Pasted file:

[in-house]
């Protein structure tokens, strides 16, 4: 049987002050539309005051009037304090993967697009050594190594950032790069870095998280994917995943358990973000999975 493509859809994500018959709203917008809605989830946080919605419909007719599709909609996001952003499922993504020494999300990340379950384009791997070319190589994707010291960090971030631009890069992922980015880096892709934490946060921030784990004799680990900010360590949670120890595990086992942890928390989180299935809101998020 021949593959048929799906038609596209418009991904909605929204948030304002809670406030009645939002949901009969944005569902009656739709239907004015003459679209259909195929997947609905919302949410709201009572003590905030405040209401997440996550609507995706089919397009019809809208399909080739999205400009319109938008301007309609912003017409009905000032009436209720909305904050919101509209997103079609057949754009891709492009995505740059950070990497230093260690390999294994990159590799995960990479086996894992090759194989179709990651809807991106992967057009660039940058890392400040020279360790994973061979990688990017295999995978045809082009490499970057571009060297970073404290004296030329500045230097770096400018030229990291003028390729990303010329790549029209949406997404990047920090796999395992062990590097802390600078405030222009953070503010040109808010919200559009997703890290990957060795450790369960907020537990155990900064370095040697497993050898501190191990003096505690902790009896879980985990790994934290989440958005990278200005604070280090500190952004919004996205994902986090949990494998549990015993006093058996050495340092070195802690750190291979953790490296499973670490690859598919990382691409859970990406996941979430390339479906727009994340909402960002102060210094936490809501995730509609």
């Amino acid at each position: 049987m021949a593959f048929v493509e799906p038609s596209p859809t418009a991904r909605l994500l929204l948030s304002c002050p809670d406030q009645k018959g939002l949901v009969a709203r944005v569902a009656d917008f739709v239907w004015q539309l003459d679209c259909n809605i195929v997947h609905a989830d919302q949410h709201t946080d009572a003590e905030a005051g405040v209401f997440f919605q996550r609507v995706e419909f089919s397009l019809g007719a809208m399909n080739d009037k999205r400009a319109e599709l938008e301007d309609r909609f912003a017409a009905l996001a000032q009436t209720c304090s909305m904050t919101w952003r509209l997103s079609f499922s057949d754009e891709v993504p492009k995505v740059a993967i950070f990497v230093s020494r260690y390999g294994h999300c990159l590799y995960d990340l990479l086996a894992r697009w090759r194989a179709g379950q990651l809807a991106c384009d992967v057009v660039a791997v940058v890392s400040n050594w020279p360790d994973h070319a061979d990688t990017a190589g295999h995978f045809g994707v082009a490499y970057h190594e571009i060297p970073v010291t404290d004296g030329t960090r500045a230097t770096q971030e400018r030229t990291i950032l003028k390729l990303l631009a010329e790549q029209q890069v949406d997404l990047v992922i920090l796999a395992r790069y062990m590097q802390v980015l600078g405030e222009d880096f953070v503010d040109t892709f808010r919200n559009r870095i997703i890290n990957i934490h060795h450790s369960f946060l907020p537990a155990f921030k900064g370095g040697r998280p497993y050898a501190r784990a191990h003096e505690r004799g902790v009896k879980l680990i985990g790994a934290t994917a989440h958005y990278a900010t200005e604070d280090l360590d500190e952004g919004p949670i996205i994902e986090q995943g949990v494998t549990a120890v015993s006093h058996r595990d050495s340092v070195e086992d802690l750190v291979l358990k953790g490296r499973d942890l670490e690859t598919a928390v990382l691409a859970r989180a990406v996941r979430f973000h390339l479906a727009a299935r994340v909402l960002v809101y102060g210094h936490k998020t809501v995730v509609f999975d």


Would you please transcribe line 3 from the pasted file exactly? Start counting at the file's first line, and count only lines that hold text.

């Amino acid at each position: 049987m021949a593959f048929v493509e799906p038609s596209p859809t418009a991904r909605l994500l929204l948030s304002c002050p809670d406030q009645k018959g939002l949901v009969a709203r944005v569902a009656d917008f739709v239907w004015q539309l003459d679209c259909n809605i195929v997947h609905a989830d919302q949410h709201t946080d009572a003590e905030a005051g405040v209401f997440f919605q996550r609507v995706e419909f089919s397009l019809g007719a809208m399909n080739d009037k999205r400009a319109e599709l938008e301007d309609r909609f912003a017409a009905l996001a000032q009436t209720c304090s909305m904050t919101w952003r509209l997103s079609f499922s057949d754009e891709v993504p492009k995505v740059a993967i950070f990497v230093s020494r260690y390999g294994h999300c990159l590799y995960d990340l990479l086996a894992r697009w090759r194989a179709g379950q990651l809807a991106c384009d992967v057009v660039a791997v940058v890392s400040n050594w020279p360790d994973h070319a061979d990688t990017a190589g295999h995978f045809g994707v082009a490499y970057h190594e571009i060297p970073v010291t404290d004296g030329t960090r500045a230097t770096q971030e400018r030229t990291i950032l003028k390729l990303l631009a010329e790549q029209q890069v949406d997404l990047v992922i920090l796999a395992r790069y062990m590097q802390v980015l600078g405030e222009d880096f953070v503010d040109t892709f808010r919200n559009r870095i997703i890290n990957i934490h060795h450790s369960f946060l907020p537990a155990f921030k900064g370095g040697r998280p497993y050898a501190r784990a191990h003096e505690r004799g902790v009896k879980l680990i985990g790994a934290t994917a989440h958005y990278a900010t200005e604070d280090l360590d500190e952004g919004p949670i996205i994902e986090q995943g949990v494998t549990a120890v015993s006093h058996r595990d050495s340092v070195e086992d802690l750190v291979l358990k953790g490296r499973d942890l670490e690859t598919a928390v990382l691409a859970r989180a990406v996941r979430f973000h390339l479906a727009a299935r994340v909402l960002v809101y102060g210094h936490k998020t809501v995730v509609f999975d």